Women's Empowerment, a non-profit that provides self-esteem courses, job training, health classes and support services to homeless women and their children, has graduated its 64th class of formerly homeless women from the organization's job readiness program.
Lisa Culp, executive director of Women's Empowerment, says the program was designed to help break the cycle of poverty.
"Really look at what the issues are that lead them to becoming homeless so that they can overcome these barriers and become productive, participating members of our community," Culp says.
Robin Kelly-Duton is a graduate of the eight-week program. She says she and her husband lost everything after his health began to fail in 2013.
"Before any of this happened, I had no idea what homelessness meant. I never experienced it before. I never had anyone in my family experience it...when it happened to me I was devastated," Kelly-Duton says.
Kristina Calderon also found herself participating in the program after moving back to Sacramento from Florida. She said she and her two children were living in her car and staying with friends soon after arriving.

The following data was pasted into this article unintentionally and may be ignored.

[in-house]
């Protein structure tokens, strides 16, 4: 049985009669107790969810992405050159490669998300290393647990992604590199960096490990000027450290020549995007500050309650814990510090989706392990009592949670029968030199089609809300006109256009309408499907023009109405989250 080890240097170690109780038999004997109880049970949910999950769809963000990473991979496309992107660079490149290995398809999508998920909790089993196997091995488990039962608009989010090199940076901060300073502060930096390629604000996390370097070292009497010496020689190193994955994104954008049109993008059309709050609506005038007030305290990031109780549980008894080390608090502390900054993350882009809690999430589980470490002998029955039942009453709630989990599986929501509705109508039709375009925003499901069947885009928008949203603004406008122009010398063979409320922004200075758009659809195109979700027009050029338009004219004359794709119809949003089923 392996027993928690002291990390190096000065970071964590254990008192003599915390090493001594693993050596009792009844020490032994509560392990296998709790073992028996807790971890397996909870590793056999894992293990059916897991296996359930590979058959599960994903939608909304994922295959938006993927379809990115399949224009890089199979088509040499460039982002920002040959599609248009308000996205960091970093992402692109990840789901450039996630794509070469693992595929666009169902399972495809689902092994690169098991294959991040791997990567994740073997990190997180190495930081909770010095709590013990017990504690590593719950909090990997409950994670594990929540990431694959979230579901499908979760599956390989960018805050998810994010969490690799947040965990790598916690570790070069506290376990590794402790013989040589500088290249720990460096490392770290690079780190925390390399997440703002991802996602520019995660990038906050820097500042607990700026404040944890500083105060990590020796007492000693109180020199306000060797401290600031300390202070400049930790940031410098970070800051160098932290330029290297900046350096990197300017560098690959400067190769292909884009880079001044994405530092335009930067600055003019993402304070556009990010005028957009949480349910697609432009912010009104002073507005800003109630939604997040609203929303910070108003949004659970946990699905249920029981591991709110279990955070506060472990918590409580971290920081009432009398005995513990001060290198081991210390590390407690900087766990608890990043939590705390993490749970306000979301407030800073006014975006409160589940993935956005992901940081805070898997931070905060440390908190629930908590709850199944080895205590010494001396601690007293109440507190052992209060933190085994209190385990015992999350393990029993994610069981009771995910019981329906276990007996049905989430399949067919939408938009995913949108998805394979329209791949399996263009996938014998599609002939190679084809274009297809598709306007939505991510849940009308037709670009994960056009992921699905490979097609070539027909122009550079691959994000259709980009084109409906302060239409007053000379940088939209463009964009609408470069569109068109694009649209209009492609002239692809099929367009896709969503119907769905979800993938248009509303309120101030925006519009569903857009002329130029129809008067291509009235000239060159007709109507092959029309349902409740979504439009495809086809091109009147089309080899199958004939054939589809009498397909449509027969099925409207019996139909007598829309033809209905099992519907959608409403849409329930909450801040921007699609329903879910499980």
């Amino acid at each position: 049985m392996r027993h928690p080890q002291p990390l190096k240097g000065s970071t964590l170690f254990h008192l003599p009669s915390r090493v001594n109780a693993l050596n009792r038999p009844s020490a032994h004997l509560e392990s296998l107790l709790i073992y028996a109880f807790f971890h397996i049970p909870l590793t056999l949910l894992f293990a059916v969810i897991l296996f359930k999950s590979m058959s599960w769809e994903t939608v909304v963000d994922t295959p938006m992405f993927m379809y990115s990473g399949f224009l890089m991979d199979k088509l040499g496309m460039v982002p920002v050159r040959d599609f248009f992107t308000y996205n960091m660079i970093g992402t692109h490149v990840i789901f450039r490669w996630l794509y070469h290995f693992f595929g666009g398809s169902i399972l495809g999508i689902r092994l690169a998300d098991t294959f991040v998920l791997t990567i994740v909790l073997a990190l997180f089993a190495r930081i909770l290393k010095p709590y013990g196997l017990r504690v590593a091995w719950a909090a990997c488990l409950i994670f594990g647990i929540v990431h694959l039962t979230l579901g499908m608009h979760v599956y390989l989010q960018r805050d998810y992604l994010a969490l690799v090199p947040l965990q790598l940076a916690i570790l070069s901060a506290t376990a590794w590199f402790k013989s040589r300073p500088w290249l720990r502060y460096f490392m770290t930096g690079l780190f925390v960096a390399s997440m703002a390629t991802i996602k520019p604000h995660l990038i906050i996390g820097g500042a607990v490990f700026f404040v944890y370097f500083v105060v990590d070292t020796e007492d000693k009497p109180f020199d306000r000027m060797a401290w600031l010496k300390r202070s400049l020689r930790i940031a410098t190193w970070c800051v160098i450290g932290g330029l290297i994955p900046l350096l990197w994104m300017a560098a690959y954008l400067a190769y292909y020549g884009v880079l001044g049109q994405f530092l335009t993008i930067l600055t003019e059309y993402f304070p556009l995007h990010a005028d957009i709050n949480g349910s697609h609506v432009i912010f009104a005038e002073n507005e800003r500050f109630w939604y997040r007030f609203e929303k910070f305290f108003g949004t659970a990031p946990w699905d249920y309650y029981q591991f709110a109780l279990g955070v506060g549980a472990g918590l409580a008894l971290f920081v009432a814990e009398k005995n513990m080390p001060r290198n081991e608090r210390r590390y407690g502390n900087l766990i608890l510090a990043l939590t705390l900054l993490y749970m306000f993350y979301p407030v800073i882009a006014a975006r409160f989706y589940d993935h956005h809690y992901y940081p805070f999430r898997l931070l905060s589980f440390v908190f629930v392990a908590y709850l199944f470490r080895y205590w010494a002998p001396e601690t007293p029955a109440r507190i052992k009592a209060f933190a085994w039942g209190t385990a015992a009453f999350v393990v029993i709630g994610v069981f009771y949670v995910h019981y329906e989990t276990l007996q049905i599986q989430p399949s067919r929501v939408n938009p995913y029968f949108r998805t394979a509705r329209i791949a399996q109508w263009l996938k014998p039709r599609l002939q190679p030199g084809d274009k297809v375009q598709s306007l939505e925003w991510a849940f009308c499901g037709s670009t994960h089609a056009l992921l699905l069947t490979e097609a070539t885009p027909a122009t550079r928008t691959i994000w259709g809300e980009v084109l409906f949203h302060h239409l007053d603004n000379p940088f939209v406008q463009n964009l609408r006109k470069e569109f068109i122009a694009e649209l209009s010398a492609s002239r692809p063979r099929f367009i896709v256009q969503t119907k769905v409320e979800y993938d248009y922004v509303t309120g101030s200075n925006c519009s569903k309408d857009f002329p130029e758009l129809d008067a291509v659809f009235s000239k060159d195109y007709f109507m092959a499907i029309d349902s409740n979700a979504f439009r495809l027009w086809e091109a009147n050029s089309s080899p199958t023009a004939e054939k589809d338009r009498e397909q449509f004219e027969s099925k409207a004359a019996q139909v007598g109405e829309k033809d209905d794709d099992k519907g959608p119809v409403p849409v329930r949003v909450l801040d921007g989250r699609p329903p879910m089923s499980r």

"Wherever we could sleep, we would sleep. I was getting my daughter dressed in the bathroom a couple of times at a gas station, but I just kept pushing through every day coming here," Calderon says.
Kelly-Duton says the program has done wonders for her confidence.
"I'm on my way to getting a real estate assistant job and I'm very excited. I'm back at the college in a real estate degree program. I will have an internship in December and I'm hoping to get my broker's license and start my own business again. Very excited,"Kelly-Duton says.
Calderon says she hopes to return to the program and mentor future participants.
"I feel really great. I feel really accomplished. I feel like I just came from with my face on the ground and now I'm standing 10 feet tall within eight weeks," Calderon says.
The program has assisted 1,349 homeless women since 2001.